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A 26-year-old from Burlington, Wisconsin was hospitalized with critical lung damage last week after consuming a counterfeit “Dank Vapes” cannabis cartridge.
According to Fox 6 News, the unnamed man was assumed to be suffering from pneumonia when he arrived at the hospital late last week, before his condition worsened rapidly and doctors induced a coma.
"These street vapes are very, very dangerous,” Patrick DeGrave, the victim’s brother, told Fox 6. “My brother nearly lost his life. The trauma that he caused to his lungs is significant, the trauma that he caused to his heart is significant."
God Bless this Poor kid hoping he pulls thru and gets healthy. Stop smoking vape https://t.co/VgFt3A6Y6t— David Wright (@babyboy110284) July 26, 2019
And while the vape cart that DeGrave’s brother consumed was packaged in a Dank Vape box that advertised a “Rose Gold” strain and an astronomically high THC percentage, the product that DeGrave showed reporters did not come from a licensed cannabis company. If anything, it could have contained any number of substances, including pesticide-tainted THC oil, synthetic cannabinoids, or something entirely different.
"He has some pretty bad lung damage," DeGrave said. "He was not breathing on his own at all yesterday. His heart was weak. They weren’t sure he was going to make it."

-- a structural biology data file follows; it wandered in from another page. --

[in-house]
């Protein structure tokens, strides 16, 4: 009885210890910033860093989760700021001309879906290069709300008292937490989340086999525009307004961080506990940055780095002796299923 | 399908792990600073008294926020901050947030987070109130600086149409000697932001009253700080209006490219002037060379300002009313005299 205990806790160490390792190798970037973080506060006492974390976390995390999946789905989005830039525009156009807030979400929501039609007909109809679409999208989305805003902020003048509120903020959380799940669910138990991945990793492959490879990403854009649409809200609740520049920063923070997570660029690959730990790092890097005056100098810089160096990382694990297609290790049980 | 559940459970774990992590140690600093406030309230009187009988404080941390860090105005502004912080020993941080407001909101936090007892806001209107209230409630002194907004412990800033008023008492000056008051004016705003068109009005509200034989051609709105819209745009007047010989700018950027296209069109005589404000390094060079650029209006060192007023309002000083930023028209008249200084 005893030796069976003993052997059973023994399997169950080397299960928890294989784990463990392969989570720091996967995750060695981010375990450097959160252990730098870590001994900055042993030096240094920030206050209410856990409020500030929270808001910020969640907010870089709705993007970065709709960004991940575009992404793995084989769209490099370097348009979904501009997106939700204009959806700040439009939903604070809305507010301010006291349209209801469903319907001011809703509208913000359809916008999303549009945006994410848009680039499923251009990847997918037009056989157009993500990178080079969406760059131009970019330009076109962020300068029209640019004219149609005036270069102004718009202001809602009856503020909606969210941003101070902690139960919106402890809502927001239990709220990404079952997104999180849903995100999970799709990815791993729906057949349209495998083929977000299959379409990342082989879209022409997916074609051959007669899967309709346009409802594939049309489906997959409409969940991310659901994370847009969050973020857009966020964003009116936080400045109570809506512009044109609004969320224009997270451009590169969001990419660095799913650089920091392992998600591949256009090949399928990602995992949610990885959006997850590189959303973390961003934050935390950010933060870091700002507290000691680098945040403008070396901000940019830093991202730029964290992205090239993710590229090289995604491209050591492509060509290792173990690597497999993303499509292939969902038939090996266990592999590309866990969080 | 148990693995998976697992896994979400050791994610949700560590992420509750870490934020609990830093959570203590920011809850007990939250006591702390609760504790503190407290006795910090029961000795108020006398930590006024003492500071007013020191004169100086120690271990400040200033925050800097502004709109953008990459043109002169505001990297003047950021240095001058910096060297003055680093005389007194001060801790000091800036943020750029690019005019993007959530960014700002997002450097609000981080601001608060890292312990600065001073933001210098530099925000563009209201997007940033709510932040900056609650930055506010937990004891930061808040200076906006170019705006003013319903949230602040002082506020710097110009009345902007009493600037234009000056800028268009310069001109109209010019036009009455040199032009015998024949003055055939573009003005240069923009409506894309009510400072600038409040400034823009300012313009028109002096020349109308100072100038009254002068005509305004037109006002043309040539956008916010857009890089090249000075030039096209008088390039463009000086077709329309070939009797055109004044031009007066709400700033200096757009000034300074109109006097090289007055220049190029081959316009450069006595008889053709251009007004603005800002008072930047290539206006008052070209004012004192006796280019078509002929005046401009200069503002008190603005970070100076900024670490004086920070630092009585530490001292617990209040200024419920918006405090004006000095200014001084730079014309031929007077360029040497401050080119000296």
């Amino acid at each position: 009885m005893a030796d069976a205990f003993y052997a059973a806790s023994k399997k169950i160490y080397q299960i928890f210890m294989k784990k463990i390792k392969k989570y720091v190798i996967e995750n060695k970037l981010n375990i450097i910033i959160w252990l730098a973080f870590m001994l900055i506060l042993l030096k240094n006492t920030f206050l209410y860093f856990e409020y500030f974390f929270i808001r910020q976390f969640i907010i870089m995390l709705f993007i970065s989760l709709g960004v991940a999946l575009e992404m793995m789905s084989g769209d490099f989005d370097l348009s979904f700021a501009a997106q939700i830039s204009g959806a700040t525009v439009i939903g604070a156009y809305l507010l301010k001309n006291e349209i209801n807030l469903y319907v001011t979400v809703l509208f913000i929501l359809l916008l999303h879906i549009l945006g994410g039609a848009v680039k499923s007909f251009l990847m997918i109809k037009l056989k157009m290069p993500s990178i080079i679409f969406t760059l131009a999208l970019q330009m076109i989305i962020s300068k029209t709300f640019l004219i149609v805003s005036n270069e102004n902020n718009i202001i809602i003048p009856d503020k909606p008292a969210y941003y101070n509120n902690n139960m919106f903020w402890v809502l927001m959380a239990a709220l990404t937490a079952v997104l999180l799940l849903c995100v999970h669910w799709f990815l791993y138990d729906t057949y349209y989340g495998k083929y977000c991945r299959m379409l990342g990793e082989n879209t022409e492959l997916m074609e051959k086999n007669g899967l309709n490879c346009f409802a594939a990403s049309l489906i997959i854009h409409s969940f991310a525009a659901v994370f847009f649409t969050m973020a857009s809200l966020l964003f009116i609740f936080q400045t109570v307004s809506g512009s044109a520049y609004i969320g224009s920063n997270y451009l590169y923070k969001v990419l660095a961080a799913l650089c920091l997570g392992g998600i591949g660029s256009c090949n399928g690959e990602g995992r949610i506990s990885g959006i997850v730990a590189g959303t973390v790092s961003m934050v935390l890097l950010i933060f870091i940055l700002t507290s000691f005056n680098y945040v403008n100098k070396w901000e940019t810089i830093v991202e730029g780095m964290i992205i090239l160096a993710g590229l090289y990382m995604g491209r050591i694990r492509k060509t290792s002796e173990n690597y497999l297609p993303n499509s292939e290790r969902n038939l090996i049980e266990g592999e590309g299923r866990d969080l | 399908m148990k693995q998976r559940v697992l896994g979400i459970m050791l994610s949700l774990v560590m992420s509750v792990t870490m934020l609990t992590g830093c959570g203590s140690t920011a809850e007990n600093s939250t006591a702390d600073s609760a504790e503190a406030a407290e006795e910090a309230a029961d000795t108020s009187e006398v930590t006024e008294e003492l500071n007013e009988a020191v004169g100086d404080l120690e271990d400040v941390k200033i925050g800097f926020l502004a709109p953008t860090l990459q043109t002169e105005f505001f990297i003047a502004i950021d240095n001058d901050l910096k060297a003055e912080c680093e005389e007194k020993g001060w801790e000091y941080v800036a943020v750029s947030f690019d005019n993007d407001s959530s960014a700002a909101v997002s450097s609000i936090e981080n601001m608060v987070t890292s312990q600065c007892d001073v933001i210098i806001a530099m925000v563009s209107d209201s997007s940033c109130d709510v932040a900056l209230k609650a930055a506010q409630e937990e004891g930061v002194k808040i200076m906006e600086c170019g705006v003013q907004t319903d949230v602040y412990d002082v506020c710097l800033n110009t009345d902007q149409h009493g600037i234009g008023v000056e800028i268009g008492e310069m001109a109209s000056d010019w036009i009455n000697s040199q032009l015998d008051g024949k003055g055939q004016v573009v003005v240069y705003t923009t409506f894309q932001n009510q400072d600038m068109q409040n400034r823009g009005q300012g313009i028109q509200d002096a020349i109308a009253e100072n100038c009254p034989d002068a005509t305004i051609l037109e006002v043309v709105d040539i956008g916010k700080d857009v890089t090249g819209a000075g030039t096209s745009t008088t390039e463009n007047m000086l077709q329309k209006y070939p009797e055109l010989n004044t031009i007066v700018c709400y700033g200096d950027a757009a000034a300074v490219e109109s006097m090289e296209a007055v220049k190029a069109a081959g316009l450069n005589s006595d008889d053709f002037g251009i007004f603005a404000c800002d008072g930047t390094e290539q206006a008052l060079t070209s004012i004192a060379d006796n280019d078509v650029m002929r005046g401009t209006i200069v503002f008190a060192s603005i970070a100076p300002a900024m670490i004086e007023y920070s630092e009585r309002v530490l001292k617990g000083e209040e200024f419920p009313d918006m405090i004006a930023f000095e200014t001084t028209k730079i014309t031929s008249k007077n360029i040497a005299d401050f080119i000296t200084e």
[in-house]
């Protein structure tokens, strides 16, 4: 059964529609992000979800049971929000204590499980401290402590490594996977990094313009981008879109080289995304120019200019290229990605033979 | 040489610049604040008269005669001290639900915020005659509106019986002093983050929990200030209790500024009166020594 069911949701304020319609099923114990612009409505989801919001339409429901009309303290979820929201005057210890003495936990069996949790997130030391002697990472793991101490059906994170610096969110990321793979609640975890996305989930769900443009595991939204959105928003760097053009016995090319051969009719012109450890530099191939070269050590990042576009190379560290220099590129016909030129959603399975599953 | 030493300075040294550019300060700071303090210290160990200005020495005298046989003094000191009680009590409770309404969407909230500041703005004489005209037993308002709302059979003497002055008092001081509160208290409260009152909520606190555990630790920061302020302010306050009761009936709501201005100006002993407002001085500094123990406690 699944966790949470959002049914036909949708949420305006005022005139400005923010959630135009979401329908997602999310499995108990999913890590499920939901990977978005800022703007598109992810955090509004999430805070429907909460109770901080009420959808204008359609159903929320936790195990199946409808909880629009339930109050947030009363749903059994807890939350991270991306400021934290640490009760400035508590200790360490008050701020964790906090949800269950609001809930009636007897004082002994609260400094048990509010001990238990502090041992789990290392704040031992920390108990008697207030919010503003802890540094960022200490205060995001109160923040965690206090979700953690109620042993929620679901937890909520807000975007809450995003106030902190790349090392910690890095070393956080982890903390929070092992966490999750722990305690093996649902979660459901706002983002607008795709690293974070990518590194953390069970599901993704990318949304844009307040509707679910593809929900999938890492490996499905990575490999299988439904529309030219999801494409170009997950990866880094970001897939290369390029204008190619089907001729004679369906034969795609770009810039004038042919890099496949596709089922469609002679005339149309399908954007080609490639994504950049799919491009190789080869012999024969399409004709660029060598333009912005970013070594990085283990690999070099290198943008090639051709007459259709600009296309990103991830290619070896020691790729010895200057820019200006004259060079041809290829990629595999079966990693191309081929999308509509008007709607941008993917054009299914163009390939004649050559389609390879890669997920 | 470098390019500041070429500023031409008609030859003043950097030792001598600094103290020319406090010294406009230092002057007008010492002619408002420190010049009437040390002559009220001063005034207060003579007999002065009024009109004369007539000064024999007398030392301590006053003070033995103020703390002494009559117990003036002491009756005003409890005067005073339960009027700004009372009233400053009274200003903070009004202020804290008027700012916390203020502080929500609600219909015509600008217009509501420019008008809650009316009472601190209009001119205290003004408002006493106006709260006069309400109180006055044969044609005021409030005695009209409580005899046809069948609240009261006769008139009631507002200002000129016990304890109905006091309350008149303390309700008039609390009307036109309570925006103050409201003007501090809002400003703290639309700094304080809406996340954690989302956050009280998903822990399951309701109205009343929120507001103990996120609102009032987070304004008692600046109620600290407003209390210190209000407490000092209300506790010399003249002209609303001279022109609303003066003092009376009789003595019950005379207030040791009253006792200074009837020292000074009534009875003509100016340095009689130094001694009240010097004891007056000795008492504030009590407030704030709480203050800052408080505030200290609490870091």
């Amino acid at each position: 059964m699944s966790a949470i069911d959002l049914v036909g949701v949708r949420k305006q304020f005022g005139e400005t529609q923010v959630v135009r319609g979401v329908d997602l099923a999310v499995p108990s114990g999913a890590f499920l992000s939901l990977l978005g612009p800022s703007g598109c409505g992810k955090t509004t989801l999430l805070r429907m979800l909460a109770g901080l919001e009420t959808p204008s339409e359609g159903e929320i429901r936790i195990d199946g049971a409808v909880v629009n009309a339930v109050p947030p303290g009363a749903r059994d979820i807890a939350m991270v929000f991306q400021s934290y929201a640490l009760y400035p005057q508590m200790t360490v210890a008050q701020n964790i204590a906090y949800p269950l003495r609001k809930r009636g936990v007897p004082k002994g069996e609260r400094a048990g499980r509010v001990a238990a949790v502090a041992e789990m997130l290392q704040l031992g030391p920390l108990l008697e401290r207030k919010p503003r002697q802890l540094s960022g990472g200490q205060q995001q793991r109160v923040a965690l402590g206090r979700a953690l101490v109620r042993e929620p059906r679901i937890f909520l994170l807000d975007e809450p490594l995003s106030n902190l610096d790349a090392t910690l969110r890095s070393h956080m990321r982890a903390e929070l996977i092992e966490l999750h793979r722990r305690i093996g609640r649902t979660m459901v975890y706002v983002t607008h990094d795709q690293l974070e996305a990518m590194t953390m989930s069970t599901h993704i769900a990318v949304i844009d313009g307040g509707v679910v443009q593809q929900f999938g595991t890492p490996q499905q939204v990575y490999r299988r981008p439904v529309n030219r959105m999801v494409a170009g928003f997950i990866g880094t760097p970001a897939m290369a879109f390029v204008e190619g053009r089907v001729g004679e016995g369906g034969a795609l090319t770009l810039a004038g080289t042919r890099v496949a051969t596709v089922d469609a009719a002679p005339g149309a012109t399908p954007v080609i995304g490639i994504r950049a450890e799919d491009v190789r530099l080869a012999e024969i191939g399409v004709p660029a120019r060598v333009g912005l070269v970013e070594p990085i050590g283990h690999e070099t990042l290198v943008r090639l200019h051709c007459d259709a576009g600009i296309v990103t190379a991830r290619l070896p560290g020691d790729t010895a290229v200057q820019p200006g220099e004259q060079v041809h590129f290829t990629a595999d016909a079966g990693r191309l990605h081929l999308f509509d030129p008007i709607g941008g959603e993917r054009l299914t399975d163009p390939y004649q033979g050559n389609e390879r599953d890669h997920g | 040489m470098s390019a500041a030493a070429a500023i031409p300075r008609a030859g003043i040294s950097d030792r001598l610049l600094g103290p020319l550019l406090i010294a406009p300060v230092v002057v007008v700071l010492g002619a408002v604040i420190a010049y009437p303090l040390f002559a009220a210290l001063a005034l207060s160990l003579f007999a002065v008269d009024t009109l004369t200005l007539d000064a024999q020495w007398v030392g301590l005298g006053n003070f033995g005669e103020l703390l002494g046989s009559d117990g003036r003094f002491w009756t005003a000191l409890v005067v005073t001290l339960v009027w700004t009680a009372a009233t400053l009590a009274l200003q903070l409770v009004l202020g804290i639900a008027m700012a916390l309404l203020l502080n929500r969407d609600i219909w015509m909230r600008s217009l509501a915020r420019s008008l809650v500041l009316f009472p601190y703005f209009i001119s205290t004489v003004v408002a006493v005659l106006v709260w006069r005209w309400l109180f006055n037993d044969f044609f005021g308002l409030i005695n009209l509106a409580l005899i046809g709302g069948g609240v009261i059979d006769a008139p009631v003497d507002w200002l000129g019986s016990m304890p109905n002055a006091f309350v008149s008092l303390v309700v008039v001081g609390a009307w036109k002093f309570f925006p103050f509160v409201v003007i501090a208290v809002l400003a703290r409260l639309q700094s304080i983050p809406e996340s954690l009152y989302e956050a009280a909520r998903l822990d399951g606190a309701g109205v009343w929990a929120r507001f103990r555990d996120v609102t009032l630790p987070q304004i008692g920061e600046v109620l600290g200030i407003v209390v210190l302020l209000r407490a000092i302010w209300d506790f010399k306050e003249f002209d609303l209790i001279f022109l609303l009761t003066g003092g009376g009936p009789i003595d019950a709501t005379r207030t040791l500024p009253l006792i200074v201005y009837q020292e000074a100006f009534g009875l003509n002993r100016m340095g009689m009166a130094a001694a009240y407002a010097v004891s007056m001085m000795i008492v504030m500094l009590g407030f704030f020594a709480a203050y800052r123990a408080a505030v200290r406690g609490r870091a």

Related: Here's What Fake Vape Cartridges Look Like
As black market vape cartridge dealers continue to utilize indiscriminate overseas hardware and packaging suppliers, illicit cannabis markets have been flooded with fake cartridges packaged as Dank Vapes, Exotic Vapes, Mario Carts, Cereal Carts, and a handful of other familiar brand names. Since anyone can purchase empty cartridges and cardboard boxes for pennies on the dollar, there is no telling what kind of oil is actually inside these cartridges once they reach the final consumer.
"These vapes can cost you your life," DeGrave said.
In addition, the Milwaukee Journal-Sentinel is reporting that eight teenagers in nearby Waukesha and Winnebago counties have also been hospitalized with vape-related ailments. Doctors did not mention any specific products causing the illnesses, and said that some of the teens were sent home quickly after responding well to steroid treatment. However, they did note that some of the teens said they had vaped THC cartridges.
"We have a common theme of vaping," Jonathan Meiman, chief medical officer with the Wisconsin Department of Health Services, told the Journal-Sentinel. "We do not know of one product” causing the damage.
As vape cartridges continue to gain popularity in both legal and illicit cannabis markets, black market manufacturers and dealers continue to take advantage of unsuspecting consumers. These carts contain unknown mystery oils disguised in professionally-made packaging. But whether its low levels of THC or potentially dangerous chemicals, those carts can be incredibly deceiving, and leave users with more than just a buzz.
- Are “Dank Vapes” Legit? And What Do Knock-Off Carts Look Like?
- Are Cereal Carts Legit? What Do Knock-Offs and “Fakes” Look Like?
- Here's What Fake Vape Cartridges Actually Look Like
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